Roger Walls – a horn player who has worked with everyone from Garou to Tony Bennett, witnessed a comical event. Especially given the nature of Aretha Franklin’s much – maligned performance.
” I was at sound-check …” Explained Roger. ” Right in the middle of a song, Aretha berated the sound man. Insisting she could do his job better than him. Threatening to come down and do it herself. Expletives included … ”
” After witnessing this first hand – a fellow horn player turns to me and says; I’d hate to be married to her!”
Considering the negative reviews of the show – sound or no sound, nothing would have saved Aretha. Maybe it is time to pack it in following a long and respectful career …
Same could be said for B.B King?
Citing not taking his medicine, King’s performance less-than-flattering.
This is not the first time for King. He had to cancel a couple of performances recently mid -way through concerts for the same reason. In St.Louis, last March – he was booed mercilessly for not hardly playing and not playing well when he did. King deserves respect as the Grandfather of the Blues – yet, so does the paying public.
Fans must at this point, realize a B.B King concert is to see a legend live. Want some great King music? Buy a cd.
As per English (British – not West Island) music journalist Sebastien Scotney; the show of the festival was Keith Jarrett. Sebastien is the editor of London Jazz and this was his first visit to Montreal. Read his review here in The Telegraph. Great guy!
Burning Spear / Sly and Robbie Review
They say ninety percent of drum tracks laid down in Jamaica were done by Sly Dunbar.
For years, under the tutelage of men like Marley, Tosh and Cliff – Dunbar along with fellow sideman Robbie Shakespeare; were and remain – the battery of Jamaica.
Ya man …
Dunbar is a machine. Head down without hardly a break or peek at his surroundings; Sly kept the groove going, da riddims. Precision-like maneuvers. Robbie – the Bill Wyman of Reggae (longevity, quality, rhythm ), served the bass lines with power normally reserved for a rhythm guitarist.
Reggae is like that …
Delivering signature songs such as ‘Swing Easy’, ‘Real Rock’, ‘Darker Shade of Black’ and ‘ Taxi Rhythm’ – the legendary pair along with their backing band – The Taxi Gang; explained reggae to those almost sure what Reggae is. After all – Pizza is not Italian and many eat and bake it as such … As in many genres, the real stuff gets watered down over the years. Sly and Robbie are the real deal.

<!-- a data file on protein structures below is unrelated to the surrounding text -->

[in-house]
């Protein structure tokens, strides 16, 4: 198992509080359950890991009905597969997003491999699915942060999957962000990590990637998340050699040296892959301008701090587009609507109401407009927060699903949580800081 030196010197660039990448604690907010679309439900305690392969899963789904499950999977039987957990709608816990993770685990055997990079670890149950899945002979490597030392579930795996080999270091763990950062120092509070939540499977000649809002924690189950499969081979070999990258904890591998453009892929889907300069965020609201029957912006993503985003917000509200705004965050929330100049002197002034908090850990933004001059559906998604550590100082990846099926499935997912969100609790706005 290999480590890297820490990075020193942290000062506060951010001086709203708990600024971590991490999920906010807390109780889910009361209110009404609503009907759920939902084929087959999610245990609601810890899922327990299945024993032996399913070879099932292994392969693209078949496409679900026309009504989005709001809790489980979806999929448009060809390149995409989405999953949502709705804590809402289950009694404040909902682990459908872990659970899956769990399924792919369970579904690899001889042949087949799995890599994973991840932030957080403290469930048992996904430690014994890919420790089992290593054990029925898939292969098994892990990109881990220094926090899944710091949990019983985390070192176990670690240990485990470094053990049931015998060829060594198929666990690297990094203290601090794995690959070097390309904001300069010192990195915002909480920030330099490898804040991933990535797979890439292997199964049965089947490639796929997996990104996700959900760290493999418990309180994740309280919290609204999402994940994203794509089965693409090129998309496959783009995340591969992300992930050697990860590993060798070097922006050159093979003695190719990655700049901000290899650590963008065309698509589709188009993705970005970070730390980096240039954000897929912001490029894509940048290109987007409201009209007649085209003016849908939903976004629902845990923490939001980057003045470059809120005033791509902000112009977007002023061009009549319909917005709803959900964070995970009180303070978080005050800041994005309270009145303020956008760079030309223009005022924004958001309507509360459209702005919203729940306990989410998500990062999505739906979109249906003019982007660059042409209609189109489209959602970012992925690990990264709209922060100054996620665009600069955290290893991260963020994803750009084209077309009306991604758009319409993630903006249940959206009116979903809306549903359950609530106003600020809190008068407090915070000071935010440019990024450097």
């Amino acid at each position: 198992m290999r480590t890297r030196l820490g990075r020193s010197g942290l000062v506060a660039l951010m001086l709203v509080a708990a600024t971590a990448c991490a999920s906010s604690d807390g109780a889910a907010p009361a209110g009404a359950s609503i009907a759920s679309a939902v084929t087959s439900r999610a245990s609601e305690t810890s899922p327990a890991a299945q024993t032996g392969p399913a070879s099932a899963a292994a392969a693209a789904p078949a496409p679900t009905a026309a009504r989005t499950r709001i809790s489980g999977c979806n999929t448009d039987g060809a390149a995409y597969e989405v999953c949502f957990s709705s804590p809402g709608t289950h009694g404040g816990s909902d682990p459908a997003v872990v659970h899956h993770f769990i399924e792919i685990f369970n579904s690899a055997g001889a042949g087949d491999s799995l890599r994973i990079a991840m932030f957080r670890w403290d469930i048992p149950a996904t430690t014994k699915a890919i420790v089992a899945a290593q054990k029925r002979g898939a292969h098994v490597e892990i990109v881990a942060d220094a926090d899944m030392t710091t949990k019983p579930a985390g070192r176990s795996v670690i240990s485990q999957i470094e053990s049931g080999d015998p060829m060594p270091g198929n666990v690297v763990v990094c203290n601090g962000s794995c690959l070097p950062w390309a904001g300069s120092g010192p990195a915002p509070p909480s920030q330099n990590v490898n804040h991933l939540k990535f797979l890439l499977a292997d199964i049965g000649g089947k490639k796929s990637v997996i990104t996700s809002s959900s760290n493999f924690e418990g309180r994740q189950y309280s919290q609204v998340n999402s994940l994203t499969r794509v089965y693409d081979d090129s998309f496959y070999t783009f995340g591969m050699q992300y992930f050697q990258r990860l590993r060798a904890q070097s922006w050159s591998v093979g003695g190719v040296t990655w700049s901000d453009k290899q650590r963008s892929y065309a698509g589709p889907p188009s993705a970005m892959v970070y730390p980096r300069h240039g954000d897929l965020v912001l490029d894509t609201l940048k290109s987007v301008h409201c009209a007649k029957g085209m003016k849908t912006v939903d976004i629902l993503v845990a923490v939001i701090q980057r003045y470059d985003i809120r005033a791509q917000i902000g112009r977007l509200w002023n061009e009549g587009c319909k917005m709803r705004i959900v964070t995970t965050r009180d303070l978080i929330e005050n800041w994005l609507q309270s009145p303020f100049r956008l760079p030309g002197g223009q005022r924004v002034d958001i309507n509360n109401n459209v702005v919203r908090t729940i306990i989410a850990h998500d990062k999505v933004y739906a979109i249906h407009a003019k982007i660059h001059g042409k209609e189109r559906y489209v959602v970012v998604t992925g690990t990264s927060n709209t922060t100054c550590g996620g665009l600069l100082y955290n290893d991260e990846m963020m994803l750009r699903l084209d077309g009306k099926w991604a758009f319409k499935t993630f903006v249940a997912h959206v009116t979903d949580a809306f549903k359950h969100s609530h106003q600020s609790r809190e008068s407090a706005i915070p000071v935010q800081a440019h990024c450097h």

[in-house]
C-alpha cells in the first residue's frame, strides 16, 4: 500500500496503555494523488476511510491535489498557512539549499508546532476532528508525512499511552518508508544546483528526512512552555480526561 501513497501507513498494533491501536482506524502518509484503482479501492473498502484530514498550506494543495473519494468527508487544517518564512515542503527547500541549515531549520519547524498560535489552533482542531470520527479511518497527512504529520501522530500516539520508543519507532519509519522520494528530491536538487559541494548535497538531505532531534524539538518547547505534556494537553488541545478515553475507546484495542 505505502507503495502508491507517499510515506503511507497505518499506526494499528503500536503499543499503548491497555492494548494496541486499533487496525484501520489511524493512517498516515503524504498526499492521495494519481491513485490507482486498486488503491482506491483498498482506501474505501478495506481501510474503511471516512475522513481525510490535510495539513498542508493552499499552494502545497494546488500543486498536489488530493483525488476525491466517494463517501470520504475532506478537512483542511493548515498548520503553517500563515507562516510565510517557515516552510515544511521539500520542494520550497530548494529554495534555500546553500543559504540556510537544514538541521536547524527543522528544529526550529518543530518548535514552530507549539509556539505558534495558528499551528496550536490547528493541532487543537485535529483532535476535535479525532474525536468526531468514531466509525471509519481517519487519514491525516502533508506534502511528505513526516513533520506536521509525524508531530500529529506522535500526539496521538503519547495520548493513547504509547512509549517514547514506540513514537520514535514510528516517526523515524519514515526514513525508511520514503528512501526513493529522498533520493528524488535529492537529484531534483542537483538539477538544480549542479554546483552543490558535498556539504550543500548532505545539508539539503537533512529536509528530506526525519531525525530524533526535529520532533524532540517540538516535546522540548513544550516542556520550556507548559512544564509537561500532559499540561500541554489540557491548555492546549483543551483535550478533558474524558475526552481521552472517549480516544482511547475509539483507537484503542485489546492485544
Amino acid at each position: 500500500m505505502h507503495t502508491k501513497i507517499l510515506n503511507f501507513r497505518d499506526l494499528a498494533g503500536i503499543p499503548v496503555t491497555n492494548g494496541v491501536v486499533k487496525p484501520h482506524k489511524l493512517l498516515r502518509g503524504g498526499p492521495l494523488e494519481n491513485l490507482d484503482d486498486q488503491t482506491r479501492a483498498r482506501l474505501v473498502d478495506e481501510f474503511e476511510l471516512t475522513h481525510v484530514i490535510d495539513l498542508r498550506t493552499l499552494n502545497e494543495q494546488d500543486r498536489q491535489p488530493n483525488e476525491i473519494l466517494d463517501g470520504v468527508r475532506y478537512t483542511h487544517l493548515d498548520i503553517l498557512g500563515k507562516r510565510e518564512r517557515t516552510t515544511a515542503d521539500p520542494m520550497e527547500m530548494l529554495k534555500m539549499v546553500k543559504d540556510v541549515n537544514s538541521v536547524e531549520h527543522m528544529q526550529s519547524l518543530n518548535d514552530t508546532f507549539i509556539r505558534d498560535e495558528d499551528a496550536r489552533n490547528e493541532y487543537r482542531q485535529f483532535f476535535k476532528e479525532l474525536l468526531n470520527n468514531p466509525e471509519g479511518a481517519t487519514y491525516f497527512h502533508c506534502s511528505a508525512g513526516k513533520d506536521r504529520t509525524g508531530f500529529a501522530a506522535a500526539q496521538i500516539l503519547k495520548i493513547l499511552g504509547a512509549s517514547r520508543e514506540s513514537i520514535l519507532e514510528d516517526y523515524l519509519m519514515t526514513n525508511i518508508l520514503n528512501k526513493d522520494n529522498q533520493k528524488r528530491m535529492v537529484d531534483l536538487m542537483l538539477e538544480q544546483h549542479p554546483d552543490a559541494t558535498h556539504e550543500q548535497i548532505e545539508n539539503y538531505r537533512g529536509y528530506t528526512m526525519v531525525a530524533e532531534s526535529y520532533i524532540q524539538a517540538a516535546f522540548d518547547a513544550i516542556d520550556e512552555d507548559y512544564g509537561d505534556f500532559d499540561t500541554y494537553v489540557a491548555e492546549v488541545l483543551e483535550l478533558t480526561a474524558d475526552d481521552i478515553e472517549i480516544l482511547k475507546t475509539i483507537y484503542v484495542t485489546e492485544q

Burning Spear, the sixty-nine year old living, breathing – living legend; entered stage right. He was as pleased to be in Montreal as Montrealers and out of towners were to witness him.
Playing a catalog of six decades long is no easy task. What to pick and what to play? For a non -Reggae fan, it would appear easy as Reggae music (non roots) sounds similar ( except for a few Marley tunes). Well – bite your collective Rasta tongues.
Spear’s 1976 hit; ‘Pick Up the Pieces’ – sent Metropolis into a frenzy. Proof that at least half the attendees were indeed Reggae fans while the other half soon became ones. The rhythmic ‘riddems’ of the song in dark contrast to Marley’s slow burning hits. Spear, on the Congas – off the Congas; a master with the microphone and very able to sing like a Rasta – Mick Jagger. One year Mick’s junior …
What’s with these old guys anyways? Shuffleboard anyone?
Ginger Baker Jazz Confusion
What’s with these old guys anyways? Shuffleboard anyone?
Ginger Baker – ex of Cream, appeared at the Jazz Festival; ex of Cream. His foursome included James Brown’s ex-bandleader Pee Wee Ellis on Saxophone, Alec Dankworth on Bass and Abbas Doodoo on Congas and various other percussion -related instruments.
As an outsider looking in to a seventy-four year old drummer with a Jazz related background – it was easy to categorize Doodoo as a mask for Baker’s miscues. Far from the truth and simply not the case.
Ginger may not be as ‘ginger’ as he once was ( wheezing between songs), yet his drumming remains impeccable. His sense of humor as jazzy as the Jazz itself portrayed and carried out on stage with the utmost perfection.
Baker laid out a dozen ( Bakers’ Dozen – get it?) supreme jokes at his own expense. The running gag – people in his entourage laying bets in which city he will ‘expire’ in on this tour. To which Baker countered; ‘I think Pee Wee will beat me to it! ( Ellis no slim or young chicken at that).
The music? Songs such as ‘Well You Needn’t’, Wayne Shorter’s cover – ‘Footprints’ and the original ‘Ginger Spice’ – as effervescent as Sunshine in your Life. ’12+ More Blues’ was mesmerizing as was the always present ‘Aiko Biaye’. Baker and Doodoo providing crashing rhythms and almost morphing into a sole unit on several occasions.
The show was Jazz, Ellis providing haunting (at times) solos and Dankworth instilling the truth and keeping it tight within the scope of the songs. Dankworth was not there to stand out. Nor was Ellis. Their jobs – simply to keep things fresh. Keep things tight. Keep things interesting for a non-drumming fan.